I bought Takumashi, my Nishiki Citisport, with wide riser handlebars and cheap black foam grips. I kept the riser bars for a while for two reasons... first, their width came in handy as it matched the width of the Basil Kavan panniers I had on the back. I figured if I had wide handlebars, I'd be less likely to ride into spots that were too narrow for the bags on the back. Second, I believe that a semi-upright position is better for me on some bikes. Some weight on the hands seems to translate to more responsive steering and a little more agility.
I'd seen references to twining handlebars on Lovely Bicycle and one or two other spots, but I had not read enough to make this more than a shot in the dark. I used ordinary garden twine, the stuff I use to tie my tomato plants to the stakes. Here's a look at the grips up close.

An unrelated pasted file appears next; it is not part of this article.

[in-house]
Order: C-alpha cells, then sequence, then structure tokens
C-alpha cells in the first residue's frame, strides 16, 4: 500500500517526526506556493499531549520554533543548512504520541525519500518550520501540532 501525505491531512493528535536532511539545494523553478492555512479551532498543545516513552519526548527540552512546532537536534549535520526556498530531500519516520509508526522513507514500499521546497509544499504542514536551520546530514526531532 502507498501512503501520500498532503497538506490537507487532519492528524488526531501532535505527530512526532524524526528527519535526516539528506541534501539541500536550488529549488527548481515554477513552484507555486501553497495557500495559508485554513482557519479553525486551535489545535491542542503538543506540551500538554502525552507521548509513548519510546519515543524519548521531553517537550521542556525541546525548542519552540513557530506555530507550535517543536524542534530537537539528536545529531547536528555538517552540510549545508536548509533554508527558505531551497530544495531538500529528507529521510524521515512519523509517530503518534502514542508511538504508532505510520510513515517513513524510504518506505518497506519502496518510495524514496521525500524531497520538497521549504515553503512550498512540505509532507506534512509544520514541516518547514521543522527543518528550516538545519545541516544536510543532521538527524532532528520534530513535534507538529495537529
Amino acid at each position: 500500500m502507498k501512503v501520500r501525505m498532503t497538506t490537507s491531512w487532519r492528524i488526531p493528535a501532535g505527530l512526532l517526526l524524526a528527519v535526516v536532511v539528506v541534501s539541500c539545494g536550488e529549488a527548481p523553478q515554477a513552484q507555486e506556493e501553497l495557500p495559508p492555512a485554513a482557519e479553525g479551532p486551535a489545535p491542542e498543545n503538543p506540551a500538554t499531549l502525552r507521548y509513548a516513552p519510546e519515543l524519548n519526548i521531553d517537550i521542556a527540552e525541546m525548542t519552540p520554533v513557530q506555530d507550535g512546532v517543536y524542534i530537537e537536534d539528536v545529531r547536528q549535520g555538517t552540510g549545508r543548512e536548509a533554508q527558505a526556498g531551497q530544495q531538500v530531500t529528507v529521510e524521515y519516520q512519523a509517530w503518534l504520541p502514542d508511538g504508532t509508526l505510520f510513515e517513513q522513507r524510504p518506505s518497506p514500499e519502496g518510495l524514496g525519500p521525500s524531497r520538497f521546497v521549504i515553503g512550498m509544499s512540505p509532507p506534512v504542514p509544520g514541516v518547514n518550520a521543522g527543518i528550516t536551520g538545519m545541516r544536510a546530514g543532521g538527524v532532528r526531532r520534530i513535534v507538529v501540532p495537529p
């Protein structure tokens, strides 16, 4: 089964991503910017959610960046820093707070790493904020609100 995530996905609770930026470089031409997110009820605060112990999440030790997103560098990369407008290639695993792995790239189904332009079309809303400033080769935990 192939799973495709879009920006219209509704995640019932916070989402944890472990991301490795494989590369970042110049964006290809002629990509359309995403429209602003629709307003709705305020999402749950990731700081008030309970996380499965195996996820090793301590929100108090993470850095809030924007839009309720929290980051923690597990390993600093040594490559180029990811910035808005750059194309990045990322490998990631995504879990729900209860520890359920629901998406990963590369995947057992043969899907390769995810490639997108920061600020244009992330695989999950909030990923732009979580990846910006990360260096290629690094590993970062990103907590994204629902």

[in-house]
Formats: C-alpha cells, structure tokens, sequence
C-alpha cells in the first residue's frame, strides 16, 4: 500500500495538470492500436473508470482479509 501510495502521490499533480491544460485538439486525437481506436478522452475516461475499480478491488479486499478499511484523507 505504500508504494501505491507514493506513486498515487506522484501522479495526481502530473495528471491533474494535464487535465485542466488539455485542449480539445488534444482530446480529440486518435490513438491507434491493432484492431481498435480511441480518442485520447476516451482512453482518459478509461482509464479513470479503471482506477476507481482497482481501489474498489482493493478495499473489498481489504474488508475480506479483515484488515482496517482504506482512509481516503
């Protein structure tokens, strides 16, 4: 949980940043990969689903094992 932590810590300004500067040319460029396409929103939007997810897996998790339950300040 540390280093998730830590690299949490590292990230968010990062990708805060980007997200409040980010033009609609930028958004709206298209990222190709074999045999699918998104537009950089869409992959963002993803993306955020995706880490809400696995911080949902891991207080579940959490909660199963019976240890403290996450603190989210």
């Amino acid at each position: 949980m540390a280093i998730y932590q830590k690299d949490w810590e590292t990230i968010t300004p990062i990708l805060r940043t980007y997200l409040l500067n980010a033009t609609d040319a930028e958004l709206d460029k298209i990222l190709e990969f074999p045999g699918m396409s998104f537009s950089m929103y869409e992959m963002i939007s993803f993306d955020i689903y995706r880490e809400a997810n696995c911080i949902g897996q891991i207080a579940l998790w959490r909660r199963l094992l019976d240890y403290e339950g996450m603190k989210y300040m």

First, let me say that I know the wrapping job is imperfect. In fact, this was only going to be a trial run to see what I learned about wrapping, tying off the loose end, etc. But, when I was done, I was fairly pleased and seriously doubted whether I'd do as good a job the second time around. Besides, the knobby "mistakes" toward the end of the grip actually help -- they give a little extra grip to my hands when I'm riding uphill or just trying to find a bit more speed.
When all was said and done, I liked the result, as imperfect as it was. I didn't want the twine to look too precise. The color and fraying twine give it a kind of organic, bamboo-ish look that I like on my Japanese bike.
Some shellac on the twine to solidify it and adhere it to the bars and I was done.
For a far less random, much more clearly thought-out primer on twining bars, see Lovely Bicycle here.